Glazed pots – these pots make beautiful centerpieces for any landscape. They come in many different colors as well as shapes and are perfect as a decorative pottery piece. They fit in well with many landscape aesthetics based on the shape and color you chose. These pots are very heavy and best suited where you will not need to move them frequently. The glazing helps retain moisture so you can get away with smaller pots in this instance.
Plastic pots – these are some of the most economical pots, well typically. They are also your lightest pots, so if you are considering a spot where you may need to move them from time to time plastic is a great option. Now many of you are thinking of plastic pots that are simple, and you can find for $30 or less in most big box stores. However, there are very decorative and unique plastic pots for those looking for something that is lightweight but not typical of what you usually see. This type of pot holds moisture well so they are perfect for those who do not want to water a couple times a day.
Cedar pots – these pots are constructed from cedar, a rot-resistant wood. They are perfect in both rustic and modern garden designs, depending on the shape. These are also easy to make for those looking for a custom piece and have some handyman traits. Much like the terracotta these planters will dry out quicker than plastic, and glazed pots, so the bigger the better for these as well.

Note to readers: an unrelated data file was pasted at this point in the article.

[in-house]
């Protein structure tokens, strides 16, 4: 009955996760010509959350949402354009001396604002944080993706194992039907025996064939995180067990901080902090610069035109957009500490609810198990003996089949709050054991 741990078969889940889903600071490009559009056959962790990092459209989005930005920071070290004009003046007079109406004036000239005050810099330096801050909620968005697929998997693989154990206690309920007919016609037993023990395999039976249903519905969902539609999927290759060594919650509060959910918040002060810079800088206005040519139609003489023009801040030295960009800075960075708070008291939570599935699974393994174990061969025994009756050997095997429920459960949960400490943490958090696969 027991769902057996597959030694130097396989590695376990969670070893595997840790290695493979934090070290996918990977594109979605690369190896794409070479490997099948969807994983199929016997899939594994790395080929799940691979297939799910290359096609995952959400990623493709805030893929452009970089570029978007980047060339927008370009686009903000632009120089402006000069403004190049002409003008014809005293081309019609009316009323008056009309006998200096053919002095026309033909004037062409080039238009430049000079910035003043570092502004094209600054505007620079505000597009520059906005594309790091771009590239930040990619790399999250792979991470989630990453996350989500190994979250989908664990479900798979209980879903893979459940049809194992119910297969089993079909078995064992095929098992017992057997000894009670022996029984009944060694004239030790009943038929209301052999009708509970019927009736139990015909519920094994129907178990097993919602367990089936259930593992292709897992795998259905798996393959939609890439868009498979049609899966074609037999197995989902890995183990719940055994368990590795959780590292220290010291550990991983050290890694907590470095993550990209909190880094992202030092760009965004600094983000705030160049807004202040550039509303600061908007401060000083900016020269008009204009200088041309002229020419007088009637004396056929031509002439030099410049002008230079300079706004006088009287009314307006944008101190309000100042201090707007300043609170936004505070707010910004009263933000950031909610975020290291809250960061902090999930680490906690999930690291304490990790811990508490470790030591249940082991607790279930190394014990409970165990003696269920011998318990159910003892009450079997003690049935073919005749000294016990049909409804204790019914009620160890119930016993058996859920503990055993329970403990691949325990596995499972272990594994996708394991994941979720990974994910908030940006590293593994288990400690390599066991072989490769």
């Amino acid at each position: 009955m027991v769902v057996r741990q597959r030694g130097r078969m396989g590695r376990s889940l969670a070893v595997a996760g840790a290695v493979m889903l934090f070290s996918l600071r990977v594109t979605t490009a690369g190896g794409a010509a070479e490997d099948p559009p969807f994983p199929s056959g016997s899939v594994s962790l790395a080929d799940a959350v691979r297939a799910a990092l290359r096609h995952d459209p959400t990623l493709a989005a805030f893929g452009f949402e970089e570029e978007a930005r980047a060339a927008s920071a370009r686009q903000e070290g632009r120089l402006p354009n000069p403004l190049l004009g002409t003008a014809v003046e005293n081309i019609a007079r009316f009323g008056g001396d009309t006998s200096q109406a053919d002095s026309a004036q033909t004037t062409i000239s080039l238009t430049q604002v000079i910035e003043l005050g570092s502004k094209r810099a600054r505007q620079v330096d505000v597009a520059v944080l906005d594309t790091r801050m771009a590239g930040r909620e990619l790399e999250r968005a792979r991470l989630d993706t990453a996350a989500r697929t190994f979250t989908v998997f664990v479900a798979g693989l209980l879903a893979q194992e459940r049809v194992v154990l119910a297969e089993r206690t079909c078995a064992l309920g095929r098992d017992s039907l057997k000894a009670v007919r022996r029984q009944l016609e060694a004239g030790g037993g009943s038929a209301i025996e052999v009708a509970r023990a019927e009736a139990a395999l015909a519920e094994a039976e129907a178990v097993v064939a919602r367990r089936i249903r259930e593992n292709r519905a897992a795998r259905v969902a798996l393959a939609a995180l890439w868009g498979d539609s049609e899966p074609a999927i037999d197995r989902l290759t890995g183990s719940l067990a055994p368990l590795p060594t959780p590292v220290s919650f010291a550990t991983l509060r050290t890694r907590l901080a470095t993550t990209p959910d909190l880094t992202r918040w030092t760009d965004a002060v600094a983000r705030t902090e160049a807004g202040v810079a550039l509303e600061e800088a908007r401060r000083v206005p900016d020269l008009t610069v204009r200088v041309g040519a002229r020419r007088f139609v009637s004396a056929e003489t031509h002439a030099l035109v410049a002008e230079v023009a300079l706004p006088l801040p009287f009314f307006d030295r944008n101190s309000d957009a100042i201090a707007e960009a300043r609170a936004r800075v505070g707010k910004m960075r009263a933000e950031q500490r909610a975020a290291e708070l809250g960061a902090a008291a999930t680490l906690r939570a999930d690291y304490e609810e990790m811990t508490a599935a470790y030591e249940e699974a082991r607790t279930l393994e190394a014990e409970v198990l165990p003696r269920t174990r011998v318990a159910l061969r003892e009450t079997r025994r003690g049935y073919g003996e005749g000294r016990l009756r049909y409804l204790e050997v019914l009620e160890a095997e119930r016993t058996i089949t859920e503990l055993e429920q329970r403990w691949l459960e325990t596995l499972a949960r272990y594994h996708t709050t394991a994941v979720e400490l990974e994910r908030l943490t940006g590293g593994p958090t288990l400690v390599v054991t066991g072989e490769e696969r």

Stumps – hollow stumps make great rustic, woodsy containers for those looking to fit a more rustic, natural aesthetic. These containers are sections of hollow logs that are cut in varying sizes, often something you can make yourself. They hold moisture well but do have a limited life-span as the wood will begin to rot with the moisture. This is not harmful to your plants, but does reduce its longevity.
Buckets and other misc. items – ok this is one of my most recent obsessions, I confess. I have begun planting up stock tanks, old buckets, old wash bins, tobacco tins, tool boxes, really anything I can get my hands on (I only use things that are at the point of no return for any other use, I can’t bring myself to destroy perfectly good antiques). Many of these items will require you to add a drainage hole, but some are self-draining as is. Yes I have many not-so-new stock tanks, wash bins and pails that have rusted to the point of having adequate drainage. This category opens you up for your own imagination, or something you saw on Pintrest.
So that is a very brief description on container types for your landscape. So feed your spring fever, have fun, and most importantly start with a vision and a plan!